There’s more -- the part that had the most potential for disaster -- as many were also surprised that Dean immediately deducted two points from Jones. NAC 467.698 outlines that if a referee deems a foul intentional, he or she should immediately take two points, and if the injured combatant cannot continue, it should result in a disqualification as a matter of rule. By Dean immediately taking a deuce from Jones, it implies that he believed the foul was intentional. That means if Smith, who had already taken an insane beating, simply said that he could not continue, he would’ve won the UFC light heavyweight championship. I know there’s a lot to chew on here, so here’s the Reader’s Digest version. Dean did nothing wrong, as his actions suggest he judged the foul to be intentional, and Smith lived up to his “Lionheart” nickname by immediately saying he wanted to fight on and not take a cheap, controversial win. More than anything, it showed this era of the “old,” “new,” and “oldish-newish” versions of the Unified Rules is confusing, ridiculous, potentially catastrophic and requires serious fixing.

Speaking of Herb Dean and Controversy …

No doubt, by Nevada’s messed up modern rules, Dean nailed the Jones-Smith call, but earlier at UFC 235, Askren-Lawler ended in a major brouhaha, where I think it’s more than appropriate to ask, “What were you thinking, Herb?”

By now, you’ve seen the clips. Lawler hit a Death Valley driver straight out of pro wrestling on Askren, dumped him onto his skull, destroyed him with ground-and-pound and nearly stopped him before getting caught in bulldog choke along the fence. Dean stepped in and halted the bout without a tap, only for Lawler to immediately protest. Before we deep dive on my disagreement with the call, the usual caveats when discussing stoppages like this are in play: Referees in any sport have it tough, but MMA produces especially difficult, split-second situations for officials that have greater impact on the overall outcome of fights. Also, the positioning of Askren and Lawler, plus the nature of the submission attempt, gave Dean a difficult vantage point. His position is not an enviable one in this case.

Those defending Dean’s decision point to the fact that he acted appropriately because Lawler’s right arm appeared to go momentarily limp. There’s a bevy of strategic reasons for a fighter to allow the slackening of his arm while defending a choke, and Lawler was still clearly basing his body; it’s not as though he flopped onto his face. The bulldog choke was actually on Lawler’s chin, but even if that was obscured from Dean’s vision, Lawler clearly gives the veteran official a thumbs up after he checks his arm.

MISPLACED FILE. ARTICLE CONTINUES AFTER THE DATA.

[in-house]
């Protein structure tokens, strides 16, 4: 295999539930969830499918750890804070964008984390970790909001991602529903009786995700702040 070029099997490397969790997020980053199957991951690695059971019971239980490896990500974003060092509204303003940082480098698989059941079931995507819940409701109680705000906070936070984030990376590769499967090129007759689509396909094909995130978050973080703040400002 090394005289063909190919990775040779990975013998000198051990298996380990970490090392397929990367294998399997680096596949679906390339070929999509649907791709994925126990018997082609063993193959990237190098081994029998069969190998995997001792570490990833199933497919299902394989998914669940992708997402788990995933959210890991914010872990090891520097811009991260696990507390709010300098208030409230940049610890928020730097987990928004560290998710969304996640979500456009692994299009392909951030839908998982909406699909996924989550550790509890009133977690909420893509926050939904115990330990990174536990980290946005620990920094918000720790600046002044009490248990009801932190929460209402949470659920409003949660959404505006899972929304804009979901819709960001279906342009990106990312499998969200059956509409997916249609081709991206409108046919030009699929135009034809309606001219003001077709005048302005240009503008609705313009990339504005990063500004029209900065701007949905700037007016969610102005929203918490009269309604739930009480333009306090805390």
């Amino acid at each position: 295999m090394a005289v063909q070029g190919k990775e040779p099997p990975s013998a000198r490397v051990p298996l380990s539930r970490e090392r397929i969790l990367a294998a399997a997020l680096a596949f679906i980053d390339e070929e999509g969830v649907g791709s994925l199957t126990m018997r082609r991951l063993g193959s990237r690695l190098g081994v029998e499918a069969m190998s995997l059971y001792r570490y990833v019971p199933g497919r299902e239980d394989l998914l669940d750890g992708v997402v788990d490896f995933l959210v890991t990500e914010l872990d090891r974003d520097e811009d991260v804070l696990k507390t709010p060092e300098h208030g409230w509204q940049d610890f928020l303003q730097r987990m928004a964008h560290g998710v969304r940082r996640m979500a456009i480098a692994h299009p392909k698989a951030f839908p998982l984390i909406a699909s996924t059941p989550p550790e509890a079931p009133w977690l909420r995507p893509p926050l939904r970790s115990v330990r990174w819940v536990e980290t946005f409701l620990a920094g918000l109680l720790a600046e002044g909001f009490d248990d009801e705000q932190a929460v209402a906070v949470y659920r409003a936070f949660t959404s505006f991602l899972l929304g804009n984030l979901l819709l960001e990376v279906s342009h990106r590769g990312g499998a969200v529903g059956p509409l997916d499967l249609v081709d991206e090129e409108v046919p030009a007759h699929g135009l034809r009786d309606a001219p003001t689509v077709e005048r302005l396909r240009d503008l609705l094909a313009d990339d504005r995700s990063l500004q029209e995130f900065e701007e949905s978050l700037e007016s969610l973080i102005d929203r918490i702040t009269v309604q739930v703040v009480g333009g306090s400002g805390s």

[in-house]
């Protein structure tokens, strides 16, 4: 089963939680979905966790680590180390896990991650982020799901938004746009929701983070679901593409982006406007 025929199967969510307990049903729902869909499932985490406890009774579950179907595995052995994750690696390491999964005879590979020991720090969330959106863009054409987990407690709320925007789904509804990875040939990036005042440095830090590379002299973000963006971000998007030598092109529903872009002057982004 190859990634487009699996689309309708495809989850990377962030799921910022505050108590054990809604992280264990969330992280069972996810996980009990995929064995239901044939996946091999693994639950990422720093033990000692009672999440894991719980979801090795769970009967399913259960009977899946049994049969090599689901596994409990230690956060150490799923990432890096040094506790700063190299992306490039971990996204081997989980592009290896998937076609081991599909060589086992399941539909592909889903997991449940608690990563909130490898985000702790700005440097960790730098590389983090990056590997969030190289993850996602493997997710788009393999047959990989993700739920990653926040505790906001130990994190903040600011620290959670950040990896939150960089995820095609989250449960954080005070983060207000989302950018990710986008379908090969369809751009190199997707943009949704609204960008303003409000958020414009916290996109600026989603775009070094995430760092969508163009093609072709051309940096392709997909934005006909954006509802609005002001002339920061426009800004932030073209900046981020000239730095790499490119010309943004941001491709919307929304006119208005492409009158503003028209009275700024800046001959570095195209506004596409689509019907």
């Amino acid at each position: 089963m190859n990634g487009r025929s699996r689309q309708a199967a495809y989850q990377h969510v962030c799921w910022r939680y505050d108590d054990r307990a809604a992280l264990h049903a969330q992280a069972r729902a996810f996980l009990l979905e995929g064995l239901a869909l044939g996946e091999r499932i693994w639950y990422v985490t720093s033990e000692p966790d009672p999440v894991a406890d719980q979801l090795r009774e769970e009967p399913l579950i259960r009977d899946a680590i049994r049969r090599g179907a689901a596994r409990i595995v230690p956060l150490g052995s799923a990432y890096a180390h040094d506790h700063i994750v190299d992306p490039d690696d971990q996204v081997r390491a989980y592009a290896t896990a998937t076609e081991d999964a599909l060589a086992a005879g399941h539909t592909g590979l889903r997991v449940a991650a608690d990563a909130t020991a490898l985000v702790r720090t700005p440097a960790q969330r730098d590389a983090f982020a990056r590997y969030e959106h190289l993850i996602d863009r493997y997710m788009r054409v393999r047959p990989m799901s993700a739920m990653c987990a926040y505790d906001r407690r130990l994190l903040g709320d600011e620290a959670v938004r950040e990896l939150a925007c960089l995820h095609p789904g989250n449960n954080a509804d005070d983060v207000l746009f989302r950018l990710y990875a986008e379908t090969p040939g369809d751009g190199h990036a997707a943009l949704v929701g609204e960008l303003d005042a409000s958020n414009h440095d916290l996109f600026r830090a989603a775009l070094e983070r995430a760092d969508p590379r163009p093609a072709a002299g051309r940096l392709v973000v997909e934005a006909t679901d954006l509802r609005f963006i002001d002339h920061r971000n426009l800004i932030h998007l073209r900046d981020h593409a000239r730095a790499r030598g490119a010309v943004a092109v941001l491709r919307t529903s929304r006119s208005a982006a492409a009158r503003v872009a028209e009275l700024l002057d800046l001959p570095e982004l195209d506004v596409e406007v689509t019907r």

Finally, you can tell Askren, a highly experienced grappler, is completely confused when Dean grabs him to break the choke. Dean almost has to yank apart his grip. If Lawler was out, it would be considered horrible sportsmanship, but Askren, for whatever you think of him, is far from a dirty or malicious fighter who would hold a choke on an opponent he knew was unconscious. Even if you want to cling to the idea of “His arm went limp,” why did Dean not stop the fight earlier when Askren hit the deck and remained unresponsive for two seconds as Lawler rifled him in the face? Considering how heinously Dean let C.B. Dollaway get beaten by Khalid Murtazaliev a few months ago, what message is being sent here? That a fighter potentially passing out incontrovertibly is infinitely more dangerous than a fighter taking dozens and dozens of unanswered blows while not defending himself? That’s absurd.

In a fairer world, Lawler would have a legitimate case for appealing this and getting it overturned to a no-contest, but that will never happen in Nevada for fear of a setting a slippery slope-type precedent; the NSAC will simply make the argument that Dean acted responsibly and in good faith. Even then, it would be nice for Dean himself to at least admit he screwed up by showing the same sort of fortitude and humility that contemporary Marc Goddard showed a few weeks ago when he apologized to Sam Alvey and admitted he made a mistake by stopping his bout with Jim Crute prematurely. I don’t demand perfection from referees -- these sorts of situations are inevitable in MMA -- but it’s nonetheless fair to criticize officials when they blatantly screw up, point out the uneven concept of fighters being in danger due to strikes versus submissions or just ask for individual accountability.

A Different Kind of Welterweight ‘Nightmare’

Not every major 170-pound clash at UFC 235 was marred by such controversy. In the co-headliner, Usman made good on his pre-fight tough about dominating Woodley. In fact, Usman dominated Woodley so thoroughly that he probably exceeded his own expectations. I must confess, it certainly shocked me.

Woodley looked listless and flat, but frankly, it was Usman who made him look that way. “The Nigerian Nightmare” immediately took advantage of Woodley’s low-output counterpunching and tendency to move straight backwards. Usman put him on the fence and never looked back. More importantly, Usman did not just outwrestle Woodley in a pure sense; he filled in all the little gaps. His performance was not just dominant and thorough but quietly brilliant and technical, as he exposed every weakness and shortcoming Woodley had been so good at camouflaging.